Conflict theorists view the poor to be under attack by the society in a system of inequality in which they are highly vulnerable. Though poverty is of no fault of theirs, the poor sectors of society are still being blamed for being poor because of the beliefs being propagated by those in the middle class and the elites. Whether one is using a perspective of class which is laddered or from the perspective of class conflict, it can be seen that social classes in the US is hierarchical. Position of individuals in society means that access in getting jobs and obtaining status, power, educational opportunities, and better income vary. Some individuals are bestowed of these opportunities while most will be deprived (Andersen and Taylor 30).
One thing is certain in American society- it is the massive and growing class inequality. The elite control a huge share of the wealth and they are the ones exercising control over others. The rich-poor disparity has widened tremendously while most of the middle class find that their class is slipping. The top fifth of the US population receives the larger portion of the income as opposed to those at the bottom fifth. The high salaries of CEOs of major corporations and companies appeared to have a contributory role to this gap. For instance, a typical blue-collar worker makes 1/475 the income of the typical CEO. Since the year 1980, the salary of an employee has increased by 74 percent on the average while for the CEO, 1884 percent (Andersen and Taylor 32). Race also contributes significantly to the distribution of wealth in the US. For every dollar in an average White American, the average Black American only has 26 cents (Andersen and Taylor 33). Across all levels in educational attainment, occupational type, or income, the Black American households have lower wealth compared to similarly situated White American households.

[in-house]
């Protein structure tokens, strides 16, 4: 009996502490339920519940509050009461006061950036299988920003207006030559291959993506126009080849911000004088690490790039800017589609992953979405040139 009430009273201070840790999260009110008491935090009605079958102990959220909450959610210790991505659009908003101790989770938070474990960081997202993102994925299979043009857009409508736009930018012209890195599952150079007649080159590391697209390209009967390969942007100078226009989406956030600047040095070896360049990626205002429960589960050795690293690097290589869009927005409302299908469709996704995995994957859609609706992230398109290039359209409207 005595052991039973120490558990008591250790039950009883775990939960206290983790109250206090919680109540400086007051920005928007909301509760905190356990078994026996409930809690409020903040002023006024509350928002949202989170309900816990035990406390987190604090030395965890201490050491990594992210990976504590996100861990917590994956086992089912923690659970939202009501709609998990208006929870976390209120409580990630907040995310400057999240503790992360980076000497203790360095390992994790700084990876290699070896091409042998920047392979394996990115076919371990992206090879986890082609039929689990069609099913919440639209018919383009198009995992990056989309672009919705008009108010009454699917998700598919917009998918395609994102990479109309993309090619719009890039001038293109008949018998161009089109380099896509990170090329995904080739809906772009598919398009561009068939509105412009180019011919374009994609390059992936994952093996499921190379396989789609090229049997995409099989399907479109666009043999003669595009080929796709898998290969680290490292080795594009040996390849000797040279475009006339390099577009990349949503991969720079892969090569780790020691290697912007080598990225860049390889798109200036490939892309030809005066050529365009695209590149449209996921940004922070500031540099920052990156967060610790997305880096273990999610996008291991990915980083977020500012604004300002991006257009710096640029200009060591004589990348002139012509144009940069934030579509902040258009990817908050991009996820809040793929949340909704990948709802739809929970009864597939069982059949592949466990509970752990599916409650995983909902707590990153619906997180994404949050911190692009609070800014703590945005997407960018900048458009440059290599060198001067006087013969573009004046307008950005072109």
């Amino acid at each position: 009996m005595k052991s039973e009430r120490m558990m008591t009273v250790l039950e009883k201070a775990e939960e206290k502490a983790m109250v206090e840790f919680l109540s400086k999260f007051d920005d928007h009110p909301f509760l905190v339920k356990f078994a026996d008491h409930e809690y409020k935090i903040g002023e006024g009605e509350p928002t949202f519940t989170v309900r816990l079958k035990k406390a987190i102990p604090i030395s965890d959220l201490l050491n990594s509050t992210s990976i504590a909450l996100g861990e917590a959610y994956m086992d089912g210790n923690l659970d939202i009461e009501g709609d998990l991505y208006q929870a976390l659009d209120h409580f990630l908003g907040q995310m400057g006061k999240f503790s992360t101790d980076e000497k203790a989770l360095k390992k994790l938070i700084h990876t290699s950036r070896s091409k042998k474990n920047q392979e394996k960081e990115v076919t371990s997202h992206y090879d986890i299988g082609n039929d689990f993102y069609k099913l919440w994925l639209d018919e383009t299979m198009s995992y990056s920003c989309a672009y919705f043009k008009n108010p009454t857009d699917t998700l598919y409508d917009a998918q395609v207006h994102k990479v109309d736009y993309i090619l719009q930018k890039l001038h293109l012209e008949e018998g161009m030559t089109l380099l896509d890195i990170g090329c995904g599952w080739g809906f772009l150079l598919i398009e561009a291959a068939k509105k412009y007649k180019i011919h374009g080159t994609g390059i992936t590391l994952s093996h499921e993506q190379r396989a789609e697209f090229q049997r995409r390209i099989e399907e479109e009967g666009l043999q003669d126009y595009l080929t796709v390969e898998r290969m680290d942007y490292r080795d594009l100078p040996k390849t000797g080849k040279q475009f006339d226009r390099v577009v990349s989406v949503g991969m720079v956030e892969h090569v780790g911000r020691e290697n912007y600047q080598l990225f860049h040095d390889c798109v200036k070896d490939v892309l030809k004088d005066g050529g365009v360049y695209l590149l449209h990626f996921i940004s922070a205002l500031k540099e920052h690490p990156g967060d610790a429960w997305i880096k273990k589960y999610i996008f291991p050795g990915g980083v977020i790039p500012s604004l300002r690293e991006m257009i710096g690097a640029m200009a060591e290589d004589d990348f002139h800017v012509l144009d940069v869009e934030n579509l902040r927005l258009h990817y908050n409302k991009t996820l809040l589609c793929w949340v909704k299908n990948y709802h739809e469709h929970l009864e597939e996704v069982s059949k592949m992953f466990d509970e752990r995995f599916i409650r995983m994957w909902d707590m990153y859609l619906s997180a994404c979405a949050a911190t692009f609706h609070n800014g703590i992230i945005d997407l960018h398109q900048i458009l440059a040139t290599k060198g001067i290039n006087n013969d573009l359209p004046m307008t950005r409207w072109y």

The capitalist or the elite class are wealthy and because of that comes their higher access in the manufacturing and production of goods. On the other hand, the working class is composed of individuals that possess no power and they are sources of labor for the capitalists in the production of their goods. The capitalists are at an advantage over the working class because the former enslave the latter and therefore the latter depend on the former for their income. The former at the same time maintain their position in society based on their wealth and power.
It is the belief of the conflict theorists that there is an imbalance in categorizing the capitalists and the working classes. The capitalists cite criminal statistics in order to corroborate the accusations hurled against the working class. The passing of laws is aided by judges belonging to the capitalist class and these legislations protect their well-being and wealth. Both capitalist and working classes are involved in criminal acts but because capitalists have the financial capability to the most expensive legal counsel who created the laws.
The “power elite” termed by C. Wright Mills is a group comprising roughly 1% of the entire population of the US is the one that controls 40% of all US assets at least. If families in the US are considered, 68% of wealth USA is being controlled by only 10% of the families across the US. These families are leaders in the military, political, and corporate spheres of American society. This leaves the remaining 90% to struggle in order to obtaining the 32% of wealth that is left (Henslin 170). James Henslin presented this representation illustrating the observation above: “If a 1½-inch child’s block equals $500 of income, the average American is only 8 feet off the ground, the average family just 13 feet, while the income of some families propels them past the top of Mount Everest” (Henslin 187).